The joys of a new baby are endless. The snuggles! The new baby smell! But we’d be lying if we didn’t say new babies come with their fair share of challenges, as well. One of the biggest challenges facing new moms is breastfeeding. It may be natural and it may be beautiful, but honey, it can be a real challenge for some people. If you want to breastfeed your newborn, here are some hacks to make your new-mom life a little bit easier.
1. Invest in Nursing Pads
Your baby isn’t always on the boob when you let down, which can result in a milky mess. Being around someone else’s baby, hearing a baby cry, the cold air after a shower, and a number of things can trigger this response. Invest in nursing pads you can stick to or place inside your bra to catch the excess milk. If you need to store breastmilk for when you go back to work, consider investing in some Milk Savers — little pouches you can wear inside your bra that capture leaky breast milk so you can freeze it for later.
These little things are lifesavers if you’re the kind of mom that loses 3-4 ounces of breastmilk from the opposite breast during a feeding. The Haakaa – a silicone suction based breast pump – is another incredibly popular and easy to use “milk catcher” if you let down from the side you’re not feeding on.
2. Take Care of Your Nipples
We won’t beat around the bush — breastfeeding is hard on your nipples, especially in the early months when your little one is eating every couple of hours. If you don’t take care of your nipples, they’ll crack and bleed, and each feeding will be your own personal hell until they heal.
If you notice some cracks, start treating them immediately by rubbing some expressed breast milk onto the area, and let it air dry. You can also apply a nipple ointment like after each feeding. (Lansinoh, makes a good one.)
Make sure you read your labels, thoroughly, as some are safe for baby to consumer and others must be washed it off thoroughly before the next time you feed.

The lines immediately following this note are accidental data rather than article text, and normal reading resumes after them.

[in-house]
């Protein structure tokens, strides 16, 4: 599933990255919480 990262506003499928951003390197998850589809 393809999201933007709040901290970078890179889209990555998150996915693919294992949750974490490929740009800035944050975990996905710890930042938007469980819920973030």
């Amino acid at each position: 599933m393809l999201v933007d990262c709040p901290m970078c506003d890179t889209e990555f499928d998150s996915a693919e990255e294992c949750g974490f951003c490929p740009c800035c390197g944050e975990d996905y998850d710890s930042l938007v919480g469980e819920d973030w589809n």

If your nipples are getting cracked a lot, take a look at your latch and how you’re holding the little one. Shifting your position and making sure they’re latched properly can save you a lot of pain.
3. Feed Yourself Too
While feeding your baby is important, don’t neglect yourself in the process. Meal planning is a literal lifesaver when you’re too tired to do anything other than throw something in the microwave — a common state for new moms.
If you find yourself with a lot of leftovers, you don’t have to eat the same thing every day. You’ll get bored, and that makes it even harder to make yourself eat. Instead, repurpose your leftovers into something new and tasty. Turn leftover vegetables into a wild rice and veggie salad, or leftover sweet potatoes into pancakes you can eat with one hand while feeding your baby.
4. Pay Attention to Your Supply
It’s not always easy to tell if your little one is getting enough milk. Pay close attention to your supply, and take steps to supplement if you’re not producing enough. This is especially important if your baby is into cluster feedings, which can swiftly sap your supply.
One thing that many new moms neglect is their water intake. Your body needs water to produce milk, so make sure you’re getting enough to drink every day. If you’re worried about your supply, let your little one nurse on each side, then use a pump to empty each breast. This helps to augment your supply naturally, while also giving you a stash of breastmilk in the freezer if you ever need it.
5. Don’t Ignore Pain
Breastfeeding is hard, but it shouldn’t be painful. If you are experiencing lasting pain that gets worse when you’re feeding, or something other than standard engorgement pain — which, if we’re honest, is bad enough it’s own — talk to your doctor or pediatrician. If you’re feeling feverish, it could be Mastitis – a common infection that breastfeeding moms experience where your milk duct becomes inflamed and clogged, and can be extremely painful if untreated. You should also rule out the possibility of a tongue tie in your little one – which makes it difficult for them to latch properly and can cause extreme pain and discomfort while nursing.
Sore nipples and engorgement are one thing. If you’re experiencing additional pain, don’t ignore it. Don’t assume it’s a natural part of breastfeeding. Talk to your doctor or a lactation consultant to make sure you’re healthy and everything is working like it should.
Hope for the Breast
Breastfeeding isn’t always easy, but it’s one of the best things you can do for your little one! It’s essential to remember that this is a learning experience for you and your infant. Ask for help — your hospital will likely have at least one lactation consultant on hand. Remember to take care of yourself, too. As a breastfeeding mother, you are your infant’s whole world – and sole food supply – so if you’re not feeling well, it’s harder to do your job as a new mom.